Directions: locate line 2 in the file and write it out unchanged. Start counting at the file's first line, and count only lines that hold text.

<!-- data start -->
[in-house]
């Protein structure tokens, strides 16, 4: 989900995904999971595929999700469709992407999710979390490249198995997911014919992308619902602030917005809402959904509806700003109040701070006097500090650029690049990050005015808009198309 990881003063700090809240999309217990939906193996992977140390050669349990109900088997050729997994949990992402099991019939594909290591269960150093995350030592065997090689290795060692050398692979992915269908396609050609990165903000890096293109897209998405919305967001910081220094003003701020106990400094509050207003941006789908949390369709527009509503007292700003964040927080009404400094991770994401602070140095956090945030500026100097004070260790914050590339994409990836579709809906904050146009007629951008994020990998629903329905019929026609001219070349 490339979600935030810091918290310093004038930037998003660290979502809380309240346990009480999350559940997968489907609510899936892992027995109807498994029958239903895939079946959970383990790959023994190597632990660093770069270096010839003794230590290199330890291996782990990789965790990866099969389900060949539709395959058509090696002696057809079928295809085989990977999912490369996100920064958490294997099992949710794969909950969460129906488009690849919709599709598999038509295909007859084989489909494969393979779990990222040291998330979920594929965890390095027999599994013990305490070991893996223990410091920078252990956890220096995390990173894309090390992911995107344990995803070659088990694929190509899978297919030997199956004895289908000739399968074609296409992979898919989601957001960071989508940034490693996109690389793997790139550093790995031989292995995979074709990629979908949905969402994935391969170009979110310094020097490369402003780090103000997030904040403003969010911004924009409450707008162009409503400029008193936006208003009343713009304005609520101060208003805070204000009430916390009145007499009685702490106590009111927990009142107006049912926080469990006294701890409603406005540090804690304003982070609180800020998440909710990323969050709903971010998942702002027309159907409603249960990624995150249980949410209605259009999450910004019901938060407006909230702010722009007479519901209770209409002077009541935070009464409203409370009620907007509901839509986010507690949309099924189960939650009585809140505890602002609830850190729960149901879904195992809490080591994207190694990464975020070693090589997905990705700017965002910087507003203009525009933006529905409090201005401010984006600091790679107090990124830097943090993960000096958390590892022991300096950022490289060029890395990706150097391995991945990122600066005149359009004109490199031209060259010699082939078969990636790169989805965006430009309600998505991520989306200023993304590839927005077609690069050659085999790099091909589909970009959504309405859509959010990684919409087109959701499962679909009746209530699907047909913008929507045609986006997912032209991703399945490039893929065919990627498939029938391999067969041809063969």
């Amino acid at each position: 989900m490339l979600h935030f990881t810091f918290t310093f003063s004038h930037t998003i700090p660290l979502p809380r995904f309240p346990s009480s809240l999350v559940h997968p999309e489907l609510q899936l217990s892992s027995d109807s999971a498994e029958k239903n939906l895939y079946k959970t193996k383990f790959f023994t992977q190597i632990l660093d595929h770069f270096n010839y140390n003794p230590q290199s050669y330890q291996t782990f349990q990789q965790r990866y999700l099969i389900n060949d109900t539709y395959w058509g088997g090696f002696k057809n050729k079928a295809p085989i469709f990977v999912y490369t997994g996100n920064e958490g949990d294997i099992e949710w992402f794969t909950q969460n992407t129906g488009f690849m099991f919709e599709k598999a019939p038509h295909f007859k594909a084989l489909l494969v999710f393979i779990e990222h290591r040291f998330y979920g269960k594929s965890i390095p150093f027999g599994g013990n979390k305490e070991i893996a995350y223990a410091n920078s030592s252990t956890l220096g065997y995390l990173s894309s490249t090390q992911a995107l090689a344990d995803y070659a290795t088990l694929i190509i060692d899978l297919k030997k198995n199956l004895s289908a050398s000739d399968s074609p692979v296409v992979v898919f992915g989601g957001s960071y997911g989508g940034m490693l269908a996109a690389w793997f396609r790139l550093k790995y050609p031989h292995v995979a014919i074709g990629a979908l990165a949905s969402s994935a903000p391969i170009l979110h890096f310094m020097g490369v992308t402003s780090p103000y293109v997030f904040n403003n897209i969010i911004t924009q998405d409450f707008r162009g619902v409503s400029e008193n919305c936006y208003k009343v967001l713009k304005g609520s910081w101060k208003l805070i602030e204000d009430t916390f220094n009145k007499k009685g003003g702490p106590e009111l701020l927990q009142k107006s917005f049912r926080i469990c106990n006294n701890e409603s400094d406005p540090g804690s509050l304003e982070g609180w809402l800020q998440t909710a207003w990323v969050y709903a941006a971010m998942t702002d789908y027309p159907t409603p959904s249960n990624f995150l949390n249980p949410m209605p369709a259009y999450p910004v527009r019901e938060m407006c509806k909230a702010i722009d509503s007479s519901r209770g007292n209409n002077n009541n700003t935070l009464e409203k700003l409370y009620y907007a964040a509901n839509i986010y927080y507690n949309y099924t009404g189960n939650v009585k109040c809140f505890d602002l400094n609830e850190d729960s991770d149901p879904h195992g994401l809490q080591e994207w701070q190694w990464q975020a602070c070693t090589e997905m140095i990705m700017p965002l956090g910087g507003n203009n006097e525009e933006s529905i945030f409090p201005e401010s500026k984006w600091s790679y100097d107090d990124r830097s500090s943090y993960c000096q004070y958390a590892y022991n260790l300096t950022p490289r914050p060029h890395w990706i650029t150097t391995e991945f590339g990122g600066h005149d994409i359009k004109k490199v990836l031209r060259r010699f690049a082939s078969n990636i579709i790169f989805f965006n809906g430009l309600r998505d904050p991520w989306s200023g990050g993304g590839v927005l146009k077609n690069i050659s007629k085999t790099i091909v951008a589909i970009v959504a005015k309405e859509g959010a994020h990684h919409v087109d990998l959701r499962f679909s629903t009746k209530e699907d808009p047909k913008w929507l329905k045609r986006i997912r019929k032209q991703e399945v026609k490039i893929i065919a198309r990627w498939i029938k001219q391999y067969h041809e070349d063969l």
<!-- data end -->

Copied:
């Protein structure tokens, strides 16, 4: 989900995904999971595929999700469709992407999710979390490249198995997911014919992308619902602030917005809402959904509806700003109040701070006097500090650029690049990050005015808009198309 990881003063700090809240999309217990939906193996992977140390050669349990109900088997050729997994949990992402099991019939594909290591269960150093995350030592065997090689290795060692050398692979992915269908396609050609990165903000890096293109897209998405919305967001910081220094003003701020106990400094509050207003941006789908949390369709527009509503007292700003964040927080009404400094991770994401602070140095956090945030500026100097004070260790914050590339994409990836579709809906904050146009007629951008994020990998629903329905019929026609001219070349 490339979600935030810091918290310093004038930037998003660290979502809380309240346990009480999350559940997968489907609510899936892992027995109807498994029958239903895939079946959970383990790959023994190597632990660093770069270096010839003794230590290199330890291996782990990789965790990866099969389900060949539709395959058509090696002696057809079928295809085989990977999912490369996100920064958490294997099992949710794969909950969460129906488009690849919709599709598999038509295909007859084989489909494969393979779990990222040291998330979920594929965890390095027999599994013990305490070991893996223990410091920078252990956890220096995390990173894309090390992911995107344990995803070659088990694929190509899978297919030997199956004895289908000739399968074609296409992979898919989601957001960071989508940034490693996109690389793997790139550093790995031989292995995979074709990629979908949905969402994935391969170009979110310094020097490369402003780090103000997030904040403003969010911004924009409450707008162009409503400029008193936006208003009343713009304005609520101060208003805070204000009430916390009145007499009685702490106590009111927990009142107006049912926080469990006294701890409603406005540090804690304003982070609180800020998440909710990323969050709903971010998942702002027309159907409603249960990624995150249980949410209605259009999450910004019901938060407006909230702010722009007479519901209770209409002077009541935070009464409203409370009620907007509901839509986010507690949309099924189960939650009585809140505890602002609830850190729960149901879904195992809490080591994207190694990464975020070693090589997905990705700017965002910087507003203009525009933006529905409090201005401010984006600091790679107090990124830097943090993960000096958390590892022991300096950022490289060029890395990706150097391995991945990122600066005149359009004109490199031209060259010699082939078969990636790169989805965006430009309600998505991520989306200023993304590839927005077609690069050659085999790099091909589909970009959504309405859509959010990684919409087109959701499962679909009746209530699907047909913008929507045609986006997912032209991703399945490039893929065919990627498939029938391999067969041809063969």